Tuesday, March 14, 2006

Jesus Christ. Please take me home, Lord.

I bring you the following. Read it and weep. Weep aloud if you voted for this clod because you were put off by John Kerry's effete frenchness, your dislike of his wife, or some other such piece of trivia that has nothing to do with anyone's ability to actually run a government. Read this, for it's your legacy as much as his.

President Bush has decided to stay out of the lion's share of decisions made by his administration.

Sources close to the administration said that over the last year, Mr. Bush has chosen to focus on two issues, leaving the rest to be decided by Cabinet members and senior aides. They said the issues are Iraq and the Republican congressional campaign in the 2006 elections.

"Lots of important issues that deal with national security are never brought to the president because he doesn't want to deal with them," a source familiar with the White House said. "In some cases, this has resulted in chaos."

Read the rest here.

Eric Boehlert is smarter than me

And he proves it here. I thought the port deal was a such a shitstorm because the karmic rubber band that is the collective sin and wrongdoing of these fucking people finally snapped.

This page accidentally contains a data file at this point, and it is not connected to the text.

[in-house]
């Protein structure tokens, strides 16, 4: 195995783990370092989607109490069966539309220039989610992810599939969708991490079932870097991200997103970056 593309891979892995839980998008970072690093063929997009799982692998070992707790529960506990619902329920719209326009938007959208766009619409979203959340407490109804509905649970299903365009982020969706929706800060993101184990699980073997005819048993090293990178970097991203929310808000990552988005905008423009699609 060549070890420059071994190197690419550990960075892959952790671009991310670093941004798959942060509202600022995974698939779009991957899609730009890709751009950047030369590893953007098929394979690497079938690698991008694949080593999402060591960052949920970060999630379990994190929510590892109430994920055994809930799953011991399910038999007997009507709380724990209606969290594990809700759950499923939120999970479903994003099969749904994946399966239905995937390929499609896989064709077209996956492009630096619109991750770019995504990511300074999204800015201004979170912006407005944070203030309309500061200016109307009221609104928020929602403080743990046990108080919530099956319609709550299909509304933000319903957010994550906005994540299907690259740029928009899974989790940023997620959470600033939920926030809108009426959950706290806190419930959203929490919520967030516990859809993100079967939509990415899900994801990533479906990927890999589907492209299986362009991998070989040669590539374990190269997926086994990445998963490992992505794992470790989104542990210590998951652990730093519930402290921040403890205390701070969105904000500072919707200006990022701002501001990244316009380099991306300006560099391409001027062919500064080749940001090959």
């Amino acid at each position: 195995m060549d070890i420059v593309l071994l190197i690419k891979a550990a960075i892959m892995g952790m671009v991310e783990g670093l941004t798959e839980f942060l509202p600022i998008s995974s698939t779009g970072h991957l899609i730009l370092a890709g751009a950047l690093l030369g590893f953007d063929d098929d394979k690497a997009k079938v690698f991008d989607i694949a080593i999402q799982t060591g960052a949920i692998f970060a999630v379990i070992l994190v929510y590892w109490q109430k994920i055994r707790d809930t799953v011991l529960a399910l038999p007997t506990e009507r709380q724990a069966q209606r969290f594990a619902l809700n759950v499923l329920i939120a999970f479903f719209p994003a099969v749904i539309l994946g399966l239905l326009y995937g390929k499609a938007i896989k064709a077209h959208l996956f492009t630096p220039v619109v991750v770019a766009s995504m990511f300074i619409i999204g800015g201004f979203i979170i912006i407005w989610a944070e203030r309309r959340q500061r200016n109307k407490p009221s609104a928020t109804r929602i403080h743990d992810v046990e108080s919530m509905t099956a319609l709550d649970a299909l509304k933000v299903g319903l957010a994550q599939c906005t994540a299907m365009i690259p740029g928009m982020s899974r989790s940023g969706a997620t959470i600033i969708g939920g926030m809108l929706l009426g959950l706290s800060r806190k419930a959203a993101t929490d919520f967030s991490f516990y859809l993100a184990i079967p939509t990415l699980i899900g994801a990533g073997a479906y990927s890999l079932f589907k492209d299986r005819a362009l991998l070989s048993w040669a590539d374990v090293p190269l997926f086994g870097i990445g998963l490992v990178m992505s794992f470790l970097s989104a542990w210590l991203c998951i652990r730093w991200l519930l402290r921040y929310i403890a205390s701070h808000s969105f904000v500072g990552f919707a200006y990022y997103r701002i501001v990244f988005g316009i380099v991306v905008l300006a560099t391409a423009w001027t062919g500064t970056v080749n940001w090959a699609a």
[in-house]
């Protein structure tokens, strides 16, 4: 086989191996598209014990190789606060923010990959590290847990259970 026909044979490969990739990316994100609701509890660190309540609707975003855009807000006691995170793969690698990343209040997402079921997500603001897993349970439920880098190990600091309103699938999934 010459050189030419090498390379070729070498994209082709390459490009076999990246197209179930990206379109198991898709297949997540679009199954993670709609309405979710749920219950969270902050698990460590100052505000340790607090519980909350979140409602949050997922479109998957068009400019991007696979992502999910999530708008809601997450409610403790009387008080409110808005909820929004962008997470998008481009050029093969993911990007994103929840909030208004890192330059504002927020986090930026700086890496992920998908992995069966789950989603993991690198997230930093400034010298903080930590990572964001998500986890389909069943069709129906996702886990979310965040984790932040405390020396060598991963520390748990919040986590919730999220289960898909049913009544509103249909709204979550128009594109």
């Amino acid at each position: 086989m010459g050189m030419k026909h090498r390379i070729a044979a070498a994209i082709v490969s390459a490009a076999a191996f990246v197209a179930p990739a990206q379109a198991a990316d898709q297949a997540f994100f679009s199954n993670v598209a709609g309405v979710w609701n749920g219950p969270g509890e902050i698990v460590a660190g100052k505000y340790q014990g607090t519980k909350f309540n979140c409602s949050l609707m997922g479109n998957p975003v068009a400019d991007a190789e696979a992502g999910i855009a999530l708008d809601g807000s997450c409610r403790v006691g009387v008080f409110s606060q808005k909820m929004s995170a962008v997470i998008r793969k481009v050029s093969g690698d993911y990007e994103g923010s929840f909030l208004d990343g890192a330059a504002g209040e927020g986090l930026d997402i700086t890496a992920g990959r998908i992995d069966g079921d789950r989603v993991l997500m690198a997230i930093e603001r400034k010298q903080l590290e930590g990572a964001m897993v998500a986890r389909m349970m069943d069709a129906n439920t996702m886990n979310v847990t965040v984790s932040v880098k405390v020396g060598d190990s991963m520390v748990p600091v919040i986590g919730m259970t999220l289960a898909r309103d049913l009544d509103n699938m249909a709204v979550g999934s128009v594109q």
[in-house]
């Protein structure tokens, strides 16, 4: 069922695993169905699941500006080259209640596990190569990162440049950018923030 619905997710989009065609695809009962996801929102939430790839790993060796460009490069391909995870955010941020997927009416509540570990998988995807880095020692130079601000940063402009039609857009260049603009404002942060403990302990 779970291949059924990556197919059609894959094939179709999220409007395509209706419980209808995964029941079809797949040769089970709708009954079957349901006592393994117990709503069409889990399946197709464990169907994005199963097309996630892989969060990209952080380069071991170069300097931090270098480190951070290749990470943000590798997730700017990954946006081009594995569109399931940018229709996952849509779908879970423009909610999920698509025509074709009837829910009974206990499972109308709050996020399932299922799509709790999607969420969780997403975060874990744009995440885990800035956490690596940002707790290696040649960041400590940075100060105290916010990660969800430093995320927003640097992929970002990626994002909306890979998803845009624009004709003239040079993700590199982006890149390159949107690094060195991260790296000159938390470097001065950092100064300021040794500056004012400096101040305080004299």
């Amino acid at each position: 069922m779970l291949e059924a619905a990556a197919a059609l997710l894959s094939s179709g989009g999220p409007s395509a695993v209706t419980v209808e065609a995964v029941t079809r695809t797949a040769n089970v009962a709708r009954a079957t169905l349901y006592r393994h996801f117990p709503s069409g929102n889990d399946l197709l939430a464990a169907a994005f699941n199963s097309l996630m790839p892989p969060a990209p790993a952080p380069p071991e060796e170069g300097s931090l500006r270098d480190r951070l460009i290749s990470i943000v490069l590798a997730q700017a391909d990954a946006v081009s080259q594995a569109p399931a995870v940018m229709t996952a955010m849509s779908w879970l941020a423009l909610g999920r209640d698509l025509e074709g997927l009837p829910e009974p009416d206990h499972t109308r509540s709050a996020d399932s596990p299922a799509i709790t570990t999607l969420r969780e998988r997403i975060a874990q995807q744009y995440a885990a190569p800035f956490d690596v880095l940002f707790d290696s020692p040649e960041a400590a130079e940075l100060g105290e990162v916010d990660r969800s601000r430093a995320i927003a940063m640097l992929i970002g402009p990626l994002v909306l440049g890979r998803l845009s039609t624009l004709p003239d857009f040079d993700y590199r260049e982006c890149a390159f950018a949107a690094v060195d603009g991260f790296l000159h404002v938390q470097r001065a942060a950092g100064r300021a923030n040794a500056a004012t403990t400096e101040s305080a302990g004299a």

Oopsie.

Monday, March 13, 2006

I'm pro-censureship

Finally, someone in the Senate is doing something, anything about the President's warrantless spy program. You know, the one he admitted to, and said he'd keep up doing? Well, I called my Senators today, and urged both of them to sign on the articles of censure, and neither one of them has an official position.

Typical.

Meanwhile, the White House is tired. I'm tired too.

Sunday, March 12, 2006

For more on the issue, let's go to Michael In Chicago

Michael has the real scoop on the fundraising numbers for Tammy vs. Christine, and what it all means. The short of it is that Tammy did outraise our candidate, but that her 'burn rate' was exceedingly high. 61% to 96% higher.